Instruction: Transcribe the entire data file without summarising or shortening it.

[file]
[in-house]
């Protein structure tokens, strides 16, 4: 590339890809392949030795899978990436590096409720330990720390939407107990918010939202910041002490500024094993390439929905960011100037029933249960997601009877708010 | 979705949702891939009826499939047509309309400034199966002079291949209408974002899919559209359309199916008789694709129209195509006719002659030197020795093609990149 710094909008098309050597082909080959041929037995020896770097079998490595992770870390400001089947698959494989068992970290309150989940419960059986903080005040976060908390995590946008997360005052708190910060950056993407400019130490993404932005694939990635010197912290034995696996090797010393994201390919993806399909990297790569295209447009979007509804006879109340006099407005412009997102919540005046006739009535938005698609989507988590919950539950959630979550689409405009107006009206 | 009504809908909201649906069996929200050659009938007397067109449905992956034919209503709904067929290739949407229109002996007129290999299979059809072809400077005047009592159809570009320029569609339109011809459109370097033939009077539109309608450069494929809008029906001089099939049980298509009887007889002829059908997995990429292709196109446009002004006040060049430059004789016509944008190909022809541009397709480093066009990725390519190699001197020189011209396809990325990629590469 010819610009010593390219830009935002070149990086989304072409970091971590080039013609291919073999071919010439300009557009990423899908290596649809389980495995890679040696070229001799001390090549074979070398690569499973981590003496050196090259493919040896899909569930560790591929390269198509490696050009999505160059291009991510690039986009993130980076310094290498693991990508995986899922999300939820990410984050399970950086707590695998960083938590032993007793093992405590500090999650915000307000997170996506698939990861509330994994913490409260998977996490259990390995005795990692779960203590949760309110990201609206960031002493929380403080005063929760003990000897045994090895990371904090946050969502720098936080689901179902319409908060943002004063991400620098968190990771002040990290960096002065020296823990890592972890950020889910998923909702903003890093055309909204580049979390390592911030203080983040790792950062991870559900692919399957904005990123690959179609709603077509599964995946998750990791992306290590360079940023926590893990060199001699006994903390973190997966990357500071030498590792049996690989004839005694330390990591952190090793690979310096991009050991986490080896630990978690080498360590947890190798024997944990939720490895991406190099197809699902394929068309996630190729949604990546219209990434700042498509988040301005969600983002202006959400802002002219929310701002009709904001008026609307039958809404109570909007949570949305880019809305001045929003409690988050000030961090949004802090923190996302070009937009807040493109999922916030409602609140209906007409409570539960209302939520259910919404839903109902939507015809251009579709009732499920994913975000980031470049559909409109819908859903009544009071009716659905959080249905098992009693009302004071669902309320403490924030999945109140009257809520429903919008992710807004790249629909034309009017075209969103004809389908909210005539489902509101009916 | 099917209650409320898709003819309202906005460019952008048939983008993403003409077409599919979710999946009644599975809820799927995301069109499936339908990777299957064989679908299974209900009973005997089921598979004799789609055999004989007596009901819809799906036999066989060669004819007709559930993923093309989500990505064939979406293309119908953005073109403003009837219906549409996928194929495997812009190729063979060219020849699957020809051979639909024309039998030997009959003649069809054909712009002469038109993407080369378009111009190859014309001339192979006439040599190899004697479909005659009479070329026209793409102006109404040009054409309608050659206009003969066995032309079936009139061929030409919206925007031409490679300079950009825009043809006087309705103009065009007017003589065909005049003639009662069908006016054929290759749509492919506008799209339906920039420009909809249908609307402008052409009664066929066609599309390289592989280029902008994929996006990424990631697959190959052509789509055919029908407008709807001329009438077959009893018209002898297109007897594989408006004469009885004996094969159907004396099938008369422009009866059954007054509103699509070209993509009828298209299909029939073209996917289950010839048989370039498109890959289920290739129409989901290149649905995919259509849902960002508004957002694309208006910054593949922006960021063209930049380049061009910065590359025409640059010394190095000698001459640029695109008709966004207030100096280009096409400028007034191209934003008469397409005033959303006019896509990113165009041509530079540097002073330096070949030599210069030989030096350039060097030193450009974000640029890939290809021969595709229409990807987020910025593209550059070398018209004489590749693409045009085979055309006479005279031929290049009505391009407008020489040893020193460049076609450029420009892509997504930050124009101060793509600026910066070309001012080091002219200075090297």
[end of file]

[in-house]
């Protein structure tokens, strides 16, 4: 590339890809392949030795899978990436590096409720330990720390939407107990918010939202910041002490500024094993390439929905960011100037029933249960997601009877708010 | 979705949702891939009826499939047509309309400034199966002079291949209408974002899919559209359309199916008789694709129209195509006719002659030197020795093609990149 710094909008098309050597082909080959041929037995020896770097079998490595992770870390400001089947698959494989068992970290309150989940419960059986903080005040976060908390995590946008997360005052708190910060950056993407400019130490993404932005694939990635010197912290034995696996090797010393994201390919993806399909990297790569295209447009979007509804006879109340006099407005412009997102919540005046006739009535938005698609989507988590919950539950959630979550689409405009107006009206 | 009504809908909201649906069996929200050659009938007397067109449905992956034919209503709904067929290739949407229109002996007129290999299979059809072809400077005047009592159809570009320029569609339109011809459109370097033939009077539109309608450069494929809008029906001089099939049980298509009887007889002829059908997995990429292709196109446009002004006040060049430059004789016509944008190909022809541009397709480093066009990725390519190699001197020189011209396809990325990629590469 010819610009010593390219830009935002070149990086989304072409970091971590080039013609291919073999071919010439300009557009990423899908290596649809389980495995890679040696070229001799001390090549074979070398690569499973981590003496050196090259493919040896899909569930560790591929390269198509490696050009999505160059291009991510690039986009993130980076310094290498693991990508995986899922999300939820990410984050399970950086707590695998960083938590032993007793093992405590500090999650915000307000997170996506698939990861509330994994913490409260998977996490259990390995005795990692779960203590949760309110990201609206960031002493929380403080005063929760003990000897045994090895990371904090946050969502720098936080689901179902319409908060943002004063991400620098968190990771002040990290960096002065020296823990890592972890950020889910998923909702903003890093055309909204580049979390390592911030203080983040790792950062991870559900692919399957904005990123690959179609709603077509599964995946998750990791992306290590360079940023926590893990060199001699006994903390973190997966990357500071030498590792049996690989004839005694330390990591952190090793690979310096991009050991986490080896630990978690080498360590947890190798024997944990939720490895991406190099197809699902394929068309996630190729949604990546219209990434700042498509988040301005969600983002202006959400802002002219929310701002009709904001008026609307039958809404109570909007949570949305880019809305001045929003409690988050000030961090949004802090923190996302070009937009807040493109999922916030409602609140209906007409409570539960209302939520259910919404839903109902939507015809251009579709009732499920994913975000980031470049559909409109819908859903009544009071009716659905959080249905098992009693009302004071669902309320403490924030999945109140009257809520429903919008992710807004790249629909034309009017075209969103004809389908909210005539489902509101009916 | 099917209650409320898709003819309202906005460019952008048939983008993403003409077409599919979710999946009644599975809820799927995301069109499936339908990777299957064989679908299974209900009973005997089921598979004799789609055999004989007596009901819809799906036999066989060669004819007709559930993923093309989500990505064939979406293309119908953005073109403003009837219906549409996928194929495997812009190729063979060219020849699957020809051979639909024309039998030997009959003649069809054909712009002469038109993407080369378009111009190859014309001339192979006439040599190899004697479909005659009479070329026209793409102006109404040009054409309608050659206009003969066995032309079936009139061929030409919206925007031409490679300079950009825009043809006087309705103009065009007017003589065909005049003639009662069908006016054929290759749509492919506008799209339906920039420009909809249908609307402008052409009664066929066609599309390289592989280029902008994929996006990424990631697959190959052509789509055919029908407008709807001329009438077959009893018209002898297109007897594989408006004469009885004996094969159907004396099938008369422009009866059954007054509103699509070209993509009828298209299909029939073209996917289950010839048989370039498109890959289920290739129409989901290149649905995919259509849902960002508004957002694309208006910054593949922006960021063209930049380049061009910065590359025409640059010394190095000698001459640029695109008709966004207030100096280009096409400028007034191209934003008469397409005033959303006019896509990113165009041509530079540097002073330096070949030599210069030989030096350039060097030193450009974000640029890939290809021969595709229409990807987020910025593209550059070398018209004489590749693409045009085979055309006479005279031929290049009505391009407008020489040893020193460049076609450029420009892509997504930050124009101060793509600026910066070309001012080091002219200075090297």